Thursday, July 02, 2015

Follow the money

By Richard Barry

First Read wonders if the Republican Party should still be considered the party of big business.
Donald Trump vs. Macy's. The battle over the Ex-Im bank. Conservatives decrying the same-sex marriage ruling, immigration reform and normalization of relations with Cuba. A lot of stories in the past week have demonstrated how the Republican Party just isn't a reliably comfortable home for big business anymore. A big part of that has to do with the fast-changing landscape on social issues. Big brands raced to find catchy ways to embrace the same-sex marriage decision last week even as the 2016 Republican candidates denounced it. As we've seen with the spectacularly quick race of businesses like Macy's and now professional golf organizations away from Donald Trump, companies had no interest in being associated with anti-Latino statements. 

The point, they admit, is that this is all about the money.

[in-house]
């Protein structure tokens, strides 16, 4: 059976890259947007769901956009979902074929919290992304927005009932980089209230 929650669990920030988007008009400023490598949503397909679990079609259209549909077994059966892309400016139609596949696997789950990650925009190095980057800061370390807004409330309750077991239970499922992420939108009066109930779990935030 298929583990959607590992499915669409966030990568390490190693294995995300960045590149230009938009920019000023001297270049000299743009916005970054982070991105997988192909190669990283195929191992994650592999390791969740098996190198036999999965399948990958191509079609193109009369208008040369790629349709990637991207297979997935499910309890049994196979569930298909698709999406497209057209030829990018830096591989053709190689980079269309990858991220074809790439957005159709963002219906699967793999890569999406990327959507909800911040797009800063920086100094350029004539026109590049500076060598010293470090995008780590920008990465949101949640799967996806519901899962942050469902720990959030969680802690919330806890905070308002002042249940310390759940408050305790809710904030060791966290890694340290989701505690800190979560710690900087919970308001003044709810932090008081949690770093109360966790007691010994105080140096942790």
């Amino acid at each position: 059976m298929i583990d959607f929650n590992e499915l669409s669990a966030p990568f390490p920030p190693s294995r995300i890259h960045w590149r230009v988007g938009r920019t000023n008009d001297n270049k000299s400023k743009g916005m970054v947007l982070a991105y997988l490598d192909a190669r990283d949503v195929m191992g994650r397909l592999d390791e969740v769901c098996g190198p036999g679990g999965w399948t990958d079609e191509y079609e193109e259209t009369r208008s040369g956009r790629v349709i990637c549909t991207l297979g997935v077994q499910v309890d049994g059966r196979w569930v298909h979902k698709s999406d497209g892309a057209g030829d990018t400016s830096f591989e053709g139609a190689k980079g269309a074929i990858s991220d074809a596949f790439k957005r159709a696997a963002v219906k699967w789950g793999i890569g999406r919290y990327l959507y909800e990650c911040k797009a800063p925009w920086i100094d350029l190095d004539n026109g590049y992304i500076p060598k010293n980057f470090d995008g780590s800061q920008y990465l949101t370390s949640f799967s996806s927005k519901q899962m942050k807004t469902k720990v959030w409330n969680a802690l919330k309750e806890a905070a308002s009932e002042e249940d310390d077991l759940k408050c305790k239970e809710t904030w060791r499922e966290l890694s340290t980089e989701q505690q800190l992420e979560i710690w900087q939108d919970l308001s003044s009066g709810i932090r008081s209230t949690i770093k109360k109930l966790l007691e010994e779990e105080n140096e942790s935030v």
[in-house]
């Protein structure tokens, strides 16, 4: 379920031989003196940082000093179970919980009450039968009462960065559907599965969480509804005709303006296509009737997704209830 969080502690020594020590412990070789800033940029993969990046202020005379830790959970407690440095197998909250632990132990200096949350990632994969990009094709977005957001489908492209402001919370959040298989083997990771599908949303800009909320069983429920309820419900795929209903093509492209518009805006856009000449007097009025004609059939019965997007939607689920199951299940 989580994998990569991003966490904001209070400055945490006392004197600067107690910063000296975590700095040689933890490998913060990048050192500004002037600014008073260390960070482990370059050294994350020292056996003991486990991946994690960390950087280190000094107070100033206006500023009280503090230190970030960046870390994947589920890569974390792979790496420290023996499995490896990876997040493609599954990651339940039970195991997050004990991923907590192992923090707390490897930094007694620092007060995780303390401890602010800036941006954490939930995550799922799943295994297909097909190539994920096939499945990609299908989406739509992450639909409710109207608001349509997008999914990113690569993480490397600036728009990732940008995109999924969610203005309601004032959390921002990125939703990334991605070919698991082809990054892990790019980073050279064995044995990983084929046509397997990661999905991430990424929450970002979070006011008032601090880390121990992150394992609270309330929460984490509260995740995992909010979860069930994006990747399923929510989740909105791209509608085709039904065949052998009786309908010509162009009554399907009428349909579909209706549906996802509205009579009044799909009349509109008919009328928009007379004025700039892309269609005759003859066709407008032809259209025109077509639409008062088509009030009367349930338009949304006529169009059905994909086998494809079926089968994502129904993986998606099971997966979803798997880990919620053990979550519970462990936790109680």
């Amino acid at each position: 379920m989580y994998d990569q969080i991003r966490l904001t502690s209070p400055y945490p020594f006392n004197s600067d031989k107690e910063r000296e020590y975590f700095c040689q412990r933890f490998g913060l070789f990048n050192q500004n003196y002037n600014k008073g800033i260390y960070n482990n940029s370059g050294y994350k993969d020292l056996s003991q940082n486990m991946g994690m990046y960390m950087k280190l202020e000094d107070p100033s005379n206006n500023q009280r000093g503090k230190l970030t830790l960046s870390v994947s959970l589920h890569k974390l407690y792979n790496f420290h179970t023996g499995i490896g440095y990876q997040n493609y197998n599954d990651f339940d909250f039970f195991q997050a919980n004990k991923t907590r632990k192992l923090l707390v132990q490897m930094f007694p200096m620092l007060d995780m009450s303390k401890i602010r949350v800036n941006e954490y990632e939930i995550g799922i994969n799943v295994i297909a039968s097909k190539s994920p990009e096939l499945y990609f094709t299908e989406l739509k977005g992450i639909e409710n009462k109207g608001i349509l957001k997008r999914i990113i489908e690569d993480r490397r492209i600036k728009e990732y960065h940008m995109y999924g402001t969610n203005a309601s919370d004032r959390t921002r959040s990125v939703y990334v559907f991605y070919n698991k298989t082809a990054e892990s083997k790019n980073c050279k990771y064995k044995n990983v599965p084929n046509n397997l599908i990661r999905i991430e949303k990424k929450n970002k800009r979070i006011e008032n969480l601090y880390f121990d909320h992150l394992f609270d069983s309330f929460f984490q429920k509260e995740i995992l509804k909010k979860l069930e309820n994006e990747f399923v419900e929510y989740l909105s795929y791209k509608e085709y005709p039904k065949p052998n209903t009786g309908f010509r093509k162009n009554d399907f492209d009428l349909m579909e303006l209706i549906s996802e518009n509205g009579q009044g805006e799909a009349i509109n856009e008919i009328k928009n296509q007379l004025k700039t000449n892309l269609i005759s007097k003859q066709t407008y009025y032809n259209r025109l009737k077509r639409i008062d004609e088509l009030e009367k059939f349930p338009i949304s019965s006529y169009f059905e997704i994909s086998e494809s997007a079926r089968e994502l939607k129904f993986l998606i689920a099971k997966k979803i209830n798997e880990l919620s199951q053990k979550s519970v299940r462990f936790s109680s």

Businesses have decided that they don't want to offend customers and they don't want to be boycotted. That's a cynical way to look at, we know. But it also shows just how influential groups like Latinos and the LGBT community have become - not just politically, but when it comes to purchasing power as well.

Capitalism is indeed a very complicated thing and sometimes it actually works in the interests of good rather than evil, as long as an offer is made that can't be refused.

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  • But in general, the rich care far more about keeping their taxes low and their relative wealth high. And companies care more about being able to pollute and to pay their employees slave wages. Yes, they wish that the Republican Party weren't filled with bigots. But they understand that politics is about compromise, and what they like about the Republican Party trumps what they don't like -- it isn't even close.

    By Blogger Unknown, at 1:48 PM  

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